District’s new assessment results rank higher than state averages in all index areas

Posted Tuesday, Oct. 01, 2013  comments  Print Reprints
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Weatherford ISD Board members were pleased that the District’s state assessment scores had exceeded the state averages in each of the four new index target areas after hearing a detailed report at the Sept. 12 monthly meeting in the District Services Building Boardroom.

Linda Crownover, WISD Executive Director of Curriculum and Instruction, said the results were based on last school year’s State of Texas Assessments of Academic Readiness (STAAR) exams. She also reminded the Board that the state’s new accountability system is still in a phase-in process.

“The 2012-13 school year was a busy one,” Crownover said. “The Texas Legislature was in session, a new accountability ratings system was implemented, and the abandonment of the CSCOPE lessons was taking place.”

Crownover also said the District is in the process of writing its own lessons that align with the curriculum system management system called the TEKS Resource System.

According to the Texas Curriculum Management Program Cooperative (TCMPC) website, the TEKS Resource System includes curriculum and assessment components aligned to the most current versions of the State Board of Education-adopted TEKS for English Language Arts and Reading (grades K-12), Mathematics (grades K-12), Science (grades K-12), Social Studies (grades K-12), Spanish Language Arts and Reading (grades K-5), and Spanish translated versions of Mathematics, Science, and Social Studies (grades K-5).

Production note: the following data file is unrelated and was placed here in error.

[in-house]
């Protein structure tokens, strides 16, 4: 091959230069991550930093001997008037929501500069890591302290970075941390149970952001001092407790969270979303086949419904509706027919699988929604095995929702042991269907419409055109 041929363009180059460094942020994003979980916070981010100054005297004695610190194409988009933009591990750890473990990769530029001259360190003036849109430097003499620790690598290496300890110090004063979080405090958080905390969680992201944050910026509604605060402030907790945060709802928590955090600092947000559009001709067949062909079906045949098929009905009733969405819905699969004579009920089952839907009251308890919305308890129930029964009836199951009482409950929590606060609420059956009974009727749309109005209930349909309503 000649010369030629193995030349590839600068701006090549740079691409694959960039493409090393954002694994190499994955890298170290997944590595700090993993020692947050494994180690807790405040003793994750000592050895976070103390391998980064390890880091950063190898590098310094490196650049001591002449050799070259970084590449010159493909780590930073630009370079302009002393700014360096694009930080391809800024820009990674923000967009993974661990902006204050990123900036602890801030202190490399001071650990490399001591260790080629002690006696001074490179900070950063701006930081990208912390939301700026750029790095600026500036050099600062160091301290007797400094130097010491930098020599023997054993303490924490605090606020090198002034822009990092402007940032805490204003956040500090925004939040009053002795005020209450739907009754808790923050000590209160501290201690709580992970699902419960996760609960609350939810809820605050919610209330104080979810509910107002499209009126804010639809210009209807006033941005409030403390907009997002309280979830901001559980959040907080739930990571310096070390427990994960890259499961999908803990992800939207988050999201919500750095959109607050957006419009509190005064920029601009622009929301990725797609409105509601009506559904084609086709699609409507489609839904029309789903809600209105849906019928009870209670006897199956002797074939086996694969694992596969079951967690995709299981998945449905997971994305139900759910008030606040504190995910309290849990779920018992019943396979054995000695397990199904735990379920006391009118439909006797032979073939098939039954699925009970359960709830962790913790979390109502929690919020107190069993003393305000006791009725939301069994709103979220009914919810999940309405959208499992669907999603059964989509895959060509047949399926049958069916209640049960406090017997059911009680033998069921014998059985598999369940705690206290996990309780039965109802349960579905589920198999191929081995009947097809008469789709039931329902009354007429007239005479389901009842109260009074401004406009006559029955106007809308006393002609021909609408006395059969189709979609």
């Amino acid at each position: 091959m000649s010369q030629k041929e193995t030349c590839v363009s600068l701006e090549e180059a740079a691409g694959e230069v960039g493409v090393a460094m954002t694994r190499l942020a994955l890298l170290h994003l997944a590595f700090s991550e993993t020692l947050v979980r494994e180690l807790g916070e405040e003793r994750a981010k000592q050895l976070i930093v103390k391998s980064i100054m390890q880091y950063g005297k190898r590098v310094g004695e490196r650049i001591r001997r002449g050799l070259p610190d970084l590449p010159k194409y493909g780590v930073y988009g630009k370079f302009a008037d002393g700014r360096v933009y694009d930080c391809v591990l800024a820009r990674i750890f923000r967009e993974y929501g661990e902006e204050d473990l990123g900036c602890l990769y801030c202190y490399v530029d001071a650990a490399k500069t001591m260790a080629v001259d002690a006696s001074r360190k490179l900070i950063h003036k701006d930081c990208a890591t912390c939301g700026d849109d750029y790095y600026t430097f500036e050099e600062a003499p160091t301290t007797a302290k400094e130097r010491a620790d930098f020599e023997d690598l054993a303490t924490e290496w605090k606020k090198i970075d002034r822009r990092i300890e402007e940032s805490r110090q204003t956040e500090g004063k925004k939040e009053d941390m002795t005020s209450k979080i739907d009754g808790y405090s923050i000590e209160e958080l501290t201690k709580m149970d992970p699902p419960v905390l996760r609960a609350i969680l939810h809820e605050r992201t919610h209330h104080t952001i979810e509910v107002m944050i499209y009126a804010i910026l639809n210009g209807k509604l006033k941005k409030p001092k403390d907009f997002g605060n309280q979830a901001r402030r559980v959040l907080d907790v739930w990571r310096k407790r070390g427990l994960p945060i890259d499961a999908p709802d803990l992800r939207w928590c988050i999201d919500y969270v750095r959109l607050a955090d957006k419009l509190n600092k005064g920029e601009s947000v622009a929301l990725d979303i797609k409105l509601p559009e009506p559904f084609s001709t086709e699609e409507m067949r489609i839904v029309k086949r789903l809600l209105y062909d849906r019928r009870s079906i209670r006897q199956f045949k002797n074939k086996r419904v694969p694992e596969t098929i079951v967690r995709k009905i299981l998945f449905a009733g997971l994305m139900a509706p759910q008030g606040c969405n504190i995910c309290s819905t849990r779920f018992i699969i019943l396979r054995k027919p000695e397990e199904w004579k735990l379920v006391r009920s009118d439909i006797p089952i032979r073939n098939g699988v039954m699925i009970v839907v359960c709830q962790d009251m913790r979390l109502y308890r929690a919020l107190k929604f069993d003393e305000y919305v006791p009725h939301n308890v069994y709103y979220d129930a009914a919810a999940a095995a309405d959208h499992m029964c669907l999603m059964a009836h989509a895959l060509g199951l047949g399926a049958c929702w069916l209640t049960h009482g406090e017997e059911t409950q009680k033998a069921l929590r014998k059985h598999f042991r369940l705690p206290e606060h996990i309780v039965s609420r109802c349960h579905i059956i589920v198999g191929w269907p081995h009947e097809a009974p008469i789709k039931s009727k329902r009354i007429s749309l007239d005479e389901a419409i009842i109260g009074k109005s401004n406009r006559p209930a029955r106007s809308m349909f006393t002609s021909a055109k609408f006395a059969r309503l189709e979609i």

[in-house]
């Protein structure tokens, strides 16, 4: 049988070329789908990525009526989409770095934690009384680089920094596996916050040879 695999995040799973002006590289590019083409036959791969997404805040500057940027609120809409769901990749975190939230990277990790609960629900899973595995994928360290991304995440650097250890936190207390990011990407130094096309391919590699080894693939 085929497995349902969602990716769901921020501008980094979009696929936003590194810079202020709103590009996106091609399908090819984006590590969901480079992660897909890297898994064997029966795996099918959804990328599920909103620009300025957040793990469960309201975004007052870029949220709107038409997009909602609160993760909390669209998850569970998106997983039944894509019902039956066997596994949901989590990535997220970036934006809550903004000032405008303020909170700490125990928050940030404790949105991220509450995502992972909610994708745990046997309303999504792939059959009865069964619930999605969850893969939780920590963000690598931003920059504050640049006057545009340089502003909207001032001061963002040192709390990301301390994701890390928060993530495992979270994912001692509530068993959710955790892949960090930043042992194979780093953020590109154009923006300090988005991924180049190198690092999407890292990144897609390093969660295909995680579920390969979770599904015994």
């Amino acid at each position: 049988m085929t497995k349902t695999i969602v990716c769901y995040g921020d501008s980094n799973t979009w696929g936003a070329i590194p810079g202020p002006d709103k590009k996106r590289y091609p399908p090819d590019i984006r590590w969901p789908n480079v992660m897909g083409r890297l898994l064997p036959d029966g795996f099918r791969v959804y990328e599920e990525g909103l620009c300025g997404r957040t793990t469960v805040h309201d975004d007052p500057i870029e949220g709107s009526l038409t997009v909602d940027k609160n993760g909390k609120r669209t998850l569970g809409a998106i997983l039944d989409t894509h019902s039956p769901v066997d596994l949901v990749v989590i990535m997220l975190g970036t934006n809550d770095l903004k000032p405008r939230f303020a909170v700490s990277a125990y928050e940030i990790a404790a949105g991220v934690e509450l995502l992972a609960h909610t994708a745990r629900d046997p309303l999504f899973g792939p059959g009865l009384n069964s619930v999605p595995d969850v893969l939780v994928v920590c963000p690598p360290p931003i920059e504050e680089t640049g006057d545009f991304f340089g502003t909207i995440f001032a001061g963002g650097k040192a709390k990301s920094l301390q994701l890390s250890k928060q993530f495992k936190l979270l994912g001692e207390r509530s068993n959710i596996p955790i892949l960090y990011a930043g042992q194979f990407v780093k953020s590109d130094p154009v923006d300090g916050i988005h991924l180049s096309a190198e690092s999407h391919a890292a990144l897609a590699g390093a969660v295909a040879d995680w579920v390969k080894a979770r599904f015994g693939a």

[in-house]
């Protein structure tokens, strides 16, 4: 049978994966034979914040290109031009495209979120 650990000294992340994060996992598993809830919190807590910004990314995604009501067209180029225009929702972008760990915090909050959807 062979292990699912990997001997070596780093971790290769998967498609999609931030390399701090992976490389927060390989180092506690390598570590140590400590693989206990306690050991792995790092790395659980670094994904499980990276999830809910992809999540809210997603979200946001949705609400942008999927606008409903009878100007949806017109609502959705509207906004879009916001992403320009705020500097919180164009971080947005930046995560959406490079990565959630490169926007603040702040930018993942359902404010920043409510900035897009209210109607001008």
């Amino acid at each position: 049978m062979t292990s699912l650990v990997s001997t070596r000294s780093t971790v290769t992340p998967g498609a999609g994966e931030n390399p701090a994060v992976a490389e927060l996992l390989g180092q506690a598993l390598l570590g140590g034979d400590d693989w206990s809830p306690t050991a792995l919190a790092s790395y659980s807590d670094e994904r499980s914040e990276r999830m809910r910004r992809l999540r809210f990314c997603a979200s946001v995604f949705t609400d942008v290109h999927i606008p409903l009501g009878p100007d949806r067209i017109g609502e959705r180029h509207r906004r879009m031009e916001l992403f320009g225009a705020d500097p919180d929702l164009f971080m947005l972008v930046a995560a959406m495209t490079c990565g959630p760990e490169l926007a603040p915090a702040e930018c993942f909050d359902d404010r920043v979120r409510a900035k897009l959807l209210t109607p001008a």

WISD Board President Paul Paschall said he has been “amazed” at the progress the District has made so far with its curriculum-writing process.

In other action, Seguin Elementary Principal Andy Pool presented his campus report to the Board.

Pool’s report focused on Seguin Elementary students showing each Board member how they use a computer-based learning system called iStation.

iStation is a tool teachers use to help teach students how to read by assessing their skills accurately, engaging them in lessons that address their individual needs, continually monitoring their progress, and augmenting on-screen lessons with powerful teacher-led tutorials.

Tracy Ray, WISD Assistant Superintendent for Business and Operations, also reported to the Board that the District had received a “Superior Rating” based on the state’s Financial Integrity Rating System of Texas (FIRST) guidelines.

Ray said the District scored a perfect 70-out-of-70 based on 20 indicators used in the rating system process.

“Our ‘Superior Rating’ was not just achieved by the WISD Business Department alone,” she added. “Other factors that were associated with the scoring included tax collection, student-to-staff ratio, and maintaining an adequate fund balance.”

Ray also said the business office continues to do an outstanding job when it comes to compliance issues.

“We are very successful at providing a clean audit, we have strong internal controls, and we do not have material weaknesses or disclosure issues,” she added.

According to the Texas Education Agency, the purpose of the financial accountability rating system is to ensure that school districts are held accountable for the quality of their financial management practices and achieve improved performance in the management of their financial resources.

Also, the system is designed to encourage Texas public schools to manage their financial resources better in order to provide the maximum allocation possible for direct instructional purposes.

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